Choose Your Publisher with Care

By Deb Haggerty, @DebHaggerty

When an author begins to look at publishers to see where their book might fit, there are several things they should take into consideration. The same steps generally apply to agents as well.

  1. Does the publisher have a good reputation in the industry? With the proliferation of small, boutique publishers popping up constantly, you want to ensure the publisher you choose is honest and has a good image. Unfortunately, even in Christian publishing, there are unethical publishers who only want your money and do not produce a quality product. Investigate carefully.
  2. Has the publisher got a track record? How many books have they published? How many books do they publish in a year? You want to make sure your publisher is not a fly-by-night. They should have published books for a while and have a significant list of books available as well as a variety of authors. Ask for references.
  3. How do they operate? There are a variety of different kinds of publishers. You’ll find pay-to-print or vanity presses—who’ll publish anything as long as you pay them. Some of these presses are legitimate publishers who provide a variety of services for the money, such as EA Book Publishing. Hybrid publishers are a combination of pay-to-print and traditional. You’ll need to read their contract carefully (you should read ALL contracts carefully). Some hybrids do not offer any editing—what you send them is what gets printed, errors and all, and they require you purchase a significant number of books. Traditional or royalty publishers range from large, multi-imprint houses like Tyndale, Broadman/Holman, and Baker Books to small-medium, independent publishers like Light House Publishing of the Carolinas and Elk Lake Publishing, Inc.
  4. Does the publisher require query letters? Proposals? Do they accept simultaneous submissions? Unagented authors? Check out the publisher’s website for the format required for manuscripts as well as specifications about what they do and don’t accept.
  5. What kind of contract does the publisher offer? What rights are claimed by the publisher and what rights are left to the author—are rights negotiable? If so, which ones? How long is the contract period? Does the publisher require you to submit new works to them before shopping them to other publishers? Can you get out of the contract? Can they terminate the contract for any reason before the term is completed? ALWAYS read everything in the contract carefully.
  6. What genres do they publish? Fiction? Nonfiction? Devotionals? Bible Studies? Poetry? Children’s Books? If Fiction, what areas? Romance, Historical, Contemporary, Mystery/Suspense, Fantasy/Science Fiction/Supernatural?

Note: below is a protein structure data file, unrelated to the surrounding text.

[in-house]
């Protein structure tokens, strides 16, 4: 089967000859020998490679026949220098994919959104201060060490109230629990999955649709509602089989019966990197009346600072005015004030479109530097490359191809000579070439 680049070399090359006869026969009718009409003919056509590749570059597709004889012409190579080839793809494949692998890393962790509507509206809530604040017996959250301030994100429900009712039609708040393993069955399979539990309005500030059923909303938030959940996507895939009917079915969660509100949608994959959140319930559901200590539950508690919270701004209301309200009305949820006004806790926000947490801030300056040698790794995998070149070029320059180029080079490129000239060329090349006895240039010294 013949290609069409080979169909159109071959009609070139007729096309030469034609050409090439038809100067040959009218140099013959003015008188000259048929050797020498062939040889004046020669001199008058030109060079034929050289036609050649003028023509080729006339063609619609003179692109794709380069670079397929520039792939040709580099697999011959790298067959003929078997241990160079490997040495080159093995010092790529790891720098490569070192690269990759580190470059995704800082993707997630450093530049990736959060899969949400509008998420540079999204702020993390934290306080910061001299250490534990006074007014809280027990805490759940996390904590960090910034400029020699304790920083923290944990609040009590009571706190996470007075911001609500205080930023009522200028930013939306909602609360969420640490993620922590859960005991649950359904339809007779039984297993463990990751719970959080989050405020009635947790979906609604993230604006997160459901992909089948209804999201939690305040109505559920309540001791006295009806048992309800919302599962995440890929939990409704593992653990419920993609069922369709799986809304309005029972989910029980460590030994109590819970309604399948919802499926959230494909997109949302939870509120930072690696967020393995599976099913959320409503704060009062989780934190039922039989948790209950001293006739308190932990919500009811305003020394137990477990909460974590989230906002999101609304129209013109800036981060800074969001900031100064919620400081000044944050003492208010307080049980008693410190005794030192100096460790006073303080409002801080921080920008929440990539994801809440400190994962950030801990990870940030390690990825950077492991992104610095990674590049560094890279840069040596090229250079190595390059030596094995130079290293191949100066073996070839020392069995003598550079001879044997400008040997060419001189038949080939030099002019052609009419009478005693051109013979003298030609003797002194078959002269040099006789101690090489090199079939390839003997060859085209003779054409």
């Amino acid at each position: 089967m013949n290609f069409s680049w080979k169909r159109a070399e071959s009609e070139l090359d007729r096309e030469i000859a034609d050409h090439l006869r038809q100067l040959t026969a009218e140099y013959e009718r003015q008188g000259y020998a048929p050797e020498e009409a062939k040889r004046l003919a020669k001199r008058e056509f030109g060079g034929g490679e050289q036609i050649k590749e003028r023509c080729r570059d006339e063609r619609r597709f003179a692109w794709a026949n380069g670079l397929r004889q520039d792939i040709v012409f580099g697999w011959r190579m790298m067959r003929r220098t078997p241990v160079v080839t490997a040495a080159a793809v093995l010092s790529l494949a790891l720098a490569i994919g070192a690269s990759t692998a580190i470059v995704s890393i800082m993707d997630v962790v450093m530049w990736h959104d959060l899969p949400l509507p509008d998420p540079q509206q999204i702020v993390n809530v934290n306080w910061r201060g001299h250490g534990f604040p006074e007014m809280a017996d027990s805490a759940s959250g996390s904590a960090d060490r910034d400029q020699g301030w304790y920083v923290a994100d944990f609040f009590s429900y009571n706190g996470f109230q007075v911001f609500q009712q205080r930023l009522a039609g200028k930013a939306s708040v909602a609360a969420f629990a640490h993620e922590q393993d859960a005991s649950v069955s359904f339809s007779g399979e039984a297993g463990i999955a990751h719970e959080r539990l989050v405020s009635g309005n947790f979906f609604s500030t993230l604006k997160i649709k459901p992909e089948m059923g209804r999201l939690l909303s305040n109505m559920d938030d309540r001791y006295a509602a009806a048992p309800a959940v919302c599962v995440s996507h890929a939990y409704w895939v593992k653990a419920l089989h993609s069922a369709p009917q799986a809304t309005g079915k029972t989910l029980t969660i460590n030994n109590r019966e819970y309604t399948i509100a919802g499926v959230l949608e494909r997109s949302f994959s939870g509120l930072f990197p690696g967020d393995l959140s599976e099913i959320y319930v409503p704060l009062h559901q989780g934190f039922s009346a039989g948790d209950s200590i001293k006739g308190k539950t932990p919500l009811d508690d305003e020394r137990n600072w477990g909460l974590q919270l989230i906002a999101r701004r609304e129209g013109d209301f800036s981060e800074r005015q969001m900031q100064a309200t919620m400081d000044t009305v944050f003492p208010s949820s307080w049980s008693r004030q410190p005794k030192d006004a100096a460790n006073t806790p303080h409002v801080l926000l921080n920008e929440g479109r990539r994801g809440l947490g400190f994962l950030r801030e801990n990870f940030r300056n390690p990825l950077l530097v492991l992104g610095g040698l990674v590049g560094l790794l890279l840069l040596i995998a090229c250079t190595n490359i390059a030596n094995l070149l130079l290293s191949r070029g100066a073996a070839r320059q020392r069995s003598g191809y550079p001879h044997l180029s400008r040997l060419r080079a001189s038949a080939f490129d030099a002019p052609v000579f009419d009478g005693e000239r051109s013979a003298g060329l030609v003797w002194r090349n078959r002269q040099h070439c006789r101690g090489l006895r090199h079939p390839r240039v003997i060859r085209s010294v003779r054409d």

Once you’ve carefully considered all these items, you’ll have a better idea of what publishers your book may fit. Be sure when you contact them that everything you submit is pristine from a grammar, punctuation, usage, and spelling standpoint—nothing turns off a prospective publisher (or agent) more than a messy, inaccurate query letter, proposal, or manuscript.

An informed author is smart author—and a good businessperson.

Deb Haggerty is the Publisher and Editor-in-Chief of Elk Lake Publishing Inc., a traditional, royalty-paying, Christian publisher that “Publishes the Positive.” As an author, blogger, and professional speaker, she’s been published in over twenty books with fifty-plus articles. Deb, her husband, Roy, and Coki the Dog live in Plymouth, MA.

Please note: I reserve the right to delete comments that are offensive or off-topic.

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2 thoughts on “Choose Your Publisher with Care

  1. Deb, your information is so important for writers. Thanks for a great job describing this need. Unfortunately, as beginning writers we are often so bent on finding a publisher that will give us that dreamed of book contract, that we don’t check the vital details. I think talking with authors who’ve been published by that publisher can reveal much good information before signing a contract.

    Be blessed today,
    Elva Cobb Martin
    President, ACFW-SC Chapter

  2. Deb, Excellent advice. However, it’s also necessary to warn the not-yet-published authors that there’s no guarantee there’ll be a contract forthcoming, even if they choose the publisher to whom they’ll submit carefully. Ultimately, the writer doesn’t ultimately choose the publisher, but rather the publisher chooses the writer. It’s a tough business, but worth it.